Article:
Title: Journey of a Betrayed Hero Vol. 1 Author: Brandon Varnell Publisher: Brandon Varnell / Amazon Language: English Format: Paperback Pages: 286 Genre: Fantasy, Romance, Battle Publication Date: March 19, 2019
Journey of a Betrayed Hero is a new light novel series from independent light novelist Brandon Varnell. The story revolves around a teenage boy named Jacob who was summoned to another world when he was just 12 years old. His purpose was to defeat the Dark Lord, which he did at the young age of 13. With no way back to his own world, he felt betrayed by not only those who summoned him but the reigning monarch, Alice, whom he had deep feelings for. Jacob became a bartender as a result, renouncing his allegiance to Alice. One day, some knights showed up looking for a girl who, apparently, stole something from Alice. Jacob hadn’t seen anyone that matched her description… until later that night when she appeared in front of him.
Her name is Enyo and she claims that she has a way to get Jacob back to his own world. Jacob doesn’t want to trust her and sends her away… especially after she tells him that she’s the daughter of the Dark Lord he killed! One day, rumors of her capture by the knights plagued Jacob’s thoughts. After his sword, Durandal got into his head, Jacob was convinced that he had to go save her.
Wait… did the sword just talk?
Pay no mind to the fact that the sword can talk! Just accept it!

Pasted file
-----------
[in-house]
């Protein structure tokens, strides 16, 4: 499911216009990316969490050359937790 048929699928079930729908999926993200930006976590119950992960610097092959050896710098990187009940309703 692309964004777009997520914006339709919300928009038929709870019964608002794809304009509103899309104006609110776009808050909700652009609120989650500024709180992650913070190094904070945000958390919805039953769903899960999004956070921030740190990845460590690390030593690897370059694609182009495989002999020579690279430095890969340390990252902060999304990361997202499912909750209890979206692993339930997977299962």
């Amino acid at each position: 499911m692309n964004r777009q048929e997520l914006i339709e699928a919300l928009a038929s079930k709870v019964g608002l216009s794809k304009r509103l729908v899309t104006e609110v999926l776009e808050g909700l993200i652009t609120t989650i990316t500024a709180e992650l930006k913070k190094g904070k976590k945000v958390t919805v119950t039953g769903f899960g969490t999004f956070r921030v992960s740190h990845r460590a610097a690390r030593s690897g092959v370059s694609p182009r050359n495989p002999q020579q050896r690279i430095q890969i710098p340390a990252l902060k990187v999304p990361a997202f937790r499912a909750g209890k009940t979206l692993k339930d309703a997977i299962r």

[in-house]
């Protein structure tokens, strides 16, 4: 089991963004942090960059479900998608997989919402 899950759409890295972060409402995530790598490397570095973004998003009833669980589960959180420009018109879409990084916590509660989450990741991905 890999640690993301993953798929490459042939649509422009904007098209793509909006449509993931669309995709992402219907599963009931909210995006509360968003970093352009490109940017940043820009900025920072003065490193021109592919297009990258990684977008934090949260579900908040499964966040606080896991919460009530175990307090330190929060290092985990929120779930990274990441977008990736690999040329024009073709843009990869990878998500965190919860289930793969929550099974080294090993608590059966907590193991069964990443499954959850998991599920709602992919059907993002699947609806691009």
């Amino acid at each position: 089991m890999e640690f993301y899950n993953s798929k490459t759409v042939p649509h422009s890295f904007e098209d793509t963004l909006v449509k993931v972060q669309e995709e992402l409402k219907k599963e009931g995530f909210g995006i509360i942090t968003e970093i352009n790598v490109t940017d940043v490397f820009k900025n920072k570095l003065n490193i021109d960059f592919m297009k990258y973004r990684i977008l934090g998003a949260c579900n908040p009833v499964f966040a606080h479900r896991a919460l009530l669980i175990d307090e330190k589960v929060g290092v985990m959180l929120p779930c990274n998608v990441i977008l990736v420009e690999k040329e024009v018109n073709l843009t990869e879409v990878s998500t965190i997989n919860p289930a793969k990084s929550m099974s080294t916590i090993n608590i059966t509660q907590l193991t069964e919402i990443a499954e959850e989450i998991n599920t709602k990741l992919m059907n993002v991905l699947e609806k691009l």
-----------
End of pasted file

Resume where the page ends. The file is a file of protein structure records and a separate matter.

After rescuing Enyo from her captives, they set out on a journey to find the Gate Key which can, theoretically, open the way back to Jacob’s world. Enyo has one condition, though: To take her with him! Their journey won’t be easy as The Dark Council wants nothing more than to have Enyo back and they become the proverbial wall that stands in their way!
I won’t go further into the story because I want to avoid spoilers. I found the story to be highly interesting; however, I may be a bit biased because I am a sucker for a good fantasy story. Even though isekai has been done to death, the fact that this story establishes itself after the transportation and sets itself in present time, it makes the isekai factor seem irrelevant and what you’re left with is just a great fantasy story of swords and magic! The fact that the story establishes a way back home and an actual attainable method to reach that endpoint already make it stand out above many official isekai stories out there today. Think about all of the other series out there, some of which had anime adaptations…. The way home has often been the end point but rarely ever explored. Since it is known from the very beginning of this series, it makes it a known and attainable goal without teasing the reader every step of the way or making the reader forget that there is an endpoint.
The story is crafted in such a way where you can just sit back and enjoy the ride. You don’t have to worry about wondering what the end point is. Rather, you worry about all of the blockades put in front of our heroes to get to that endpoint. The story allows you to focus on the different elements, battles, areas traveled to, and so much more. You get to experience everything as it’s happening to our heroes and you can fully absorb yourself into those situations.
There are a few characters in the series… some of which are introduced later into the book… some early and then sprinkled throughout. Because I like to describe characters, I will be omitting Fellis and Caslain from my usual full thoughts, only because I think it would spoil parts of the story. I’ll just lead off by saying Fellis was the maid who practically raised Enyo as a child and told her stories of the hero, Jacob. While Caslain is an aspiring Paladin who wishes to, one day, stand side-by-side with Jacob as an equal. Both turned out to be great characters in their own right but you’ll need to read the entirety of the first volume to see how they end up that way!